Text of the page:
SAX2 Filters

1. Sax filter or XSLT transform


Sax filter or XSLT transform

Michael Kay

Oft times the question arises when to use SAX filters and when to use XSLT. Here Mike Kay offers help in deciding

Here's a starter for ten (sorry, that's a catchprase from a UK TV programme)

A SAX filter can sometimes be used instead of an XSLT transformation, and it can sometimes be used for pre-processing the input to an XSLT transformation, or for post-processing the output.

The main cases where a SAX filter can be useful are:

(a) in cases where the XML file is too large to be processed by XSLT
(b) in cases where you need to perform operations - usually text processing - that can't be done easily in XSLT.
(c) to preserve information that the XSLT/XPath data model does not retain

To solve problems of document size, you can:

(a) do all the processing in a SAX application (if the processsing is simple and purely serial)
(b) use a preprocessing SAX filter to create a smaller input document for the transformation to work with (e.g. by projection or restriction)
(c) use a preprocessing SAX filter to split the large document into many small documents, each of which is then transformed independently by XSLT. If necessary, you can then use a postprocessing SAX filter to put the transformed pieces back together again.

A SAX filter can be used to transform the input data into a form that is more amenable to XSLT processing. Examples include:

(a) preparsing a structured text field (e.g. CSV) into a set of separate elements
(b) changing the representation of a date field to the ISO 8601 form yyyy-mm-dd
(c) computing a derived attribute, e.g. adding @value as the product of @price and @qty, making it easier for the XSLT stylesheet to do sorting and totalling.
(d) simple grouping of elements, for example adding a <list> element around any consecutive sequence of one or more <list-item> elements

A SAX filter can be used to capture features of the source document that are not representable in the XSLT data model. For example, entity references and CDATA sections, as well as DTD declarations, can all be captured in a SAX filter and translated into elements that are visible to the XSLT stylesheet.

A postprocessing SAX filter (or simply a SAX ContentHandler) is useful in two principal situations:

(a) to undo the changes made by a preprocessing filter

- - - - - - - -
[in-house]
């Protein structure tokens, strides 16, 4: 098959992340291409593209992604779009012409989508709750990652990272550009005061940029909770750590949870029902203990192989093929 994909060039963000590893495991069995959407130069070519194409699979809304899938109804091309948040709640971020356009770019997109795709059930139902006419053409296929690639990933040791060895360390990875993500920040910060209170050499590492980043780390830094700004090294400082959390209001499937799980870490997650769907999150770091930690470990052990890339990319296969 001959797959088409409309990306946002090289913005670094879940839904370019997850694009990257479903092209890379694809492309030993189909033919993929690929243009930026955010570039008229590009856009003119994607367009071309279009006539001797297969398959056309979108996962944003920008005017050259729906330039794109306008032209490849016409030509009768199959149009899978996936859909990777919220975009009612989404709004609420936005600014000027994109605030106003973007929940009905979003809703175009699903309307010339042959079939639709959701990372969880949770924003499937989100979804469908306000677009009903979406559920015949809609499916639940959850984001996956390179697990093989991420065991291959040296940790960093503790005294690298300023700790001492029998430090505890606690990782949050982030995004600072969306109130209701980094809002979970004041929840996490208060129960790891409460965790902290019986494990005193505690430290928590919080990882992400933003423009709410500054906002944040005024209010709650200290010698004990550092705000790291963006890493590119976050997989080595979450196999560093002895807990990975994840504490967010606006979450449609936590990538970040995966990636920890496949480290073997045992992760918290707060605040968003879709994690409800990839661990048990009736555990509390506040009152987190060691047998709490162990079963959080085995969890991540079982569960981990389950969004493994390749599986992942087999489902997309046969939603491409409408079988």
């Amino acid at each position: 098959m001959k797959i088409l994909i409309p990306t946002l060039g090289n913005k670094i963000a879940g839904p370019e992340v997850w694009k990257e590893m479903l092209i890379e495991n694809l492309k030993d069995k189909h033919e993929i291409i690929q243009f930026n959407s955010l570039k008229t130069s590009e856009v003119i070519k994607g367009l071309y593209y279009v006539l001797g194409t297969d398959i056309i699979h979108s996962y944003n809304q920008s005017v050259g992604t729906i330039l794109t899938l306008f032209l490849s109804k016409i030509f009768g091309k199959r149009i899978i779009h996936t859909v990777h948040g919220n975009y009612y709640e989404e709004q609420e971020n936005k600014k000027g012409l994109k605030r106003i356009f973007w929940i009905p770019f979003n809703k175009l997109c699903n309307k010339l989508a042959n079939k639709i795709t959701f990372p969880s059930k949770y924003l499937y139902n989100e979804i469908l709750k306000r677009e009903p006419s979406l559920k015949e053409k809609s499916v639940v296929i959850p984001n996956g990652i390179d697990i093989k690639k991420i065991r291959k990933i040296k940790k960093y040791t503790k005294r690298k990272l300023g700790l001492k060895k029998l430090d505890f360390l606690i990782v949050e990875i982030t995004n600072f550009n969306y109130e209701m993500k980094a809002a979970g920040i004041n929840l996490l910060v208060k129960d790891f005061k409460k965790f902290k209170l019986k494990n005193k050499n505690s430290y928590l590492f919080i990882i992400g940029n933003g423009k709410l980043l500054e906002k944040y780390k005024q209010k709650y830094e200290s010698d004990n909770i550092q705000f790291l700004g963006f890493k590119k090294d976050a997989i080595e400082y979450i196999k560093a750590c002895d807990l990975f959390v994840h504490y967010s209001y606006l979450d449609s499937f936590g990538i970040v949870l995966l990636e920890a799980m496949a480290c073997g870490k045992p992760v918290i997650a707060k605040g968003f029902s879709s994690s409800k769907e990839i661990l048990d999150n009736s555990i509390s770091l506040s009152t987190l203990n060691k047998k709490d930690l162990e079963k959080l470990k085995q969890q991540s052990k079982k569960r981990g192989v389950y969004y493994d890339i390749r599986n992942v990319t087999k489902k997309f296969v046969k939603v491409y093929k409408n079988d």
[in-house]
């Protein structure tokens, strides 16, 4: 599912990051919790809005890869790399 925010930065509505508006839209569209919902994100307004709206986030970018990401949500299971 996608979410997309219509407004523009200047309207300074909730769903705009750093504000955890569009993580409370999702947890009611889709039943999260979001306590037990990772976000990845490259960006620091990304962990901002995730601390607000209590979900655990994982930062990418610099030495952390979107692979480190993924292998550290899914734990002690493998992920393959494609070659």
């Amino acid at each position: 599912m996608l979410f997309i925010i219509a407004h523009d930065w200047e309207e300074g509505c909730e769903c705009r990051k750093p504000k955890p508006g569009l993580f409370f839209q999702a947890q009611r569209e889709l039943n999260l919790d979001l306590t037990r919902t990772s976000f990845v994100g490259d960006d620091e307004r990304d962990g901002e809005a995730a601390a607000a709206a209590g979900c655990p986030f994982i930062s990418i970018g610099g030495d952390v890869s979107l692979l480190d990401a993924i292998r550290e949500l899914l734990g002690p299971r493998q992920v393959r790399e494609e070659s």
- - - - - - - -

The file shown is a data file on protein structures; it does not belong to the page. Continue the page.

(b) to achieve serialization effects that cannot be achieved using the standard serialization methods (as an alternative to disable-output-escaping).

Sometimes a user-written serializer can be produced by subclassing the standard serializer supplied with your chosen product. This will of course be product-dependent and your code may not work with future releases of the product.

It's also possible to write a SAX filter to preprocess the stylesheet. This is less common, but it can be used to tackle problems such as dynamic sort keys, or XPath expressions that are contained within source documents.

The new STX specification provides the prospect of being able to write SAX filters without needing to do low-level Java coding. If this takes off, I think that the idea of doing a complex transformation as a pipeline of SAX filters, some generated using XSLT and some using STX, may become increasingly attractive. Although XSLT 2.0 deals with nearly all the limitations of XSLT 1.0 in areas such as text processing, grouping, and aggregation, it doesn't address the problem of handling large input documents.

STX at sourceforge

Streaming Transformations for XML (STX) is a one-pass transformation language for XML documents that builds on the Simple API for XML (SAX). STX is intended as a high-speed, low memory consumption alternative to XSLT. Since it does not require the construction of an in-memory tree, it is suitable for use in resource constrained scenarios. The aim of this project is to develop and maintain STX language specification.

Attention good readers. I'm looking for two examples.

1. sax filter feeding an XSLT transform

2. XSLT transform feeding into a Sax filter.

Could you help?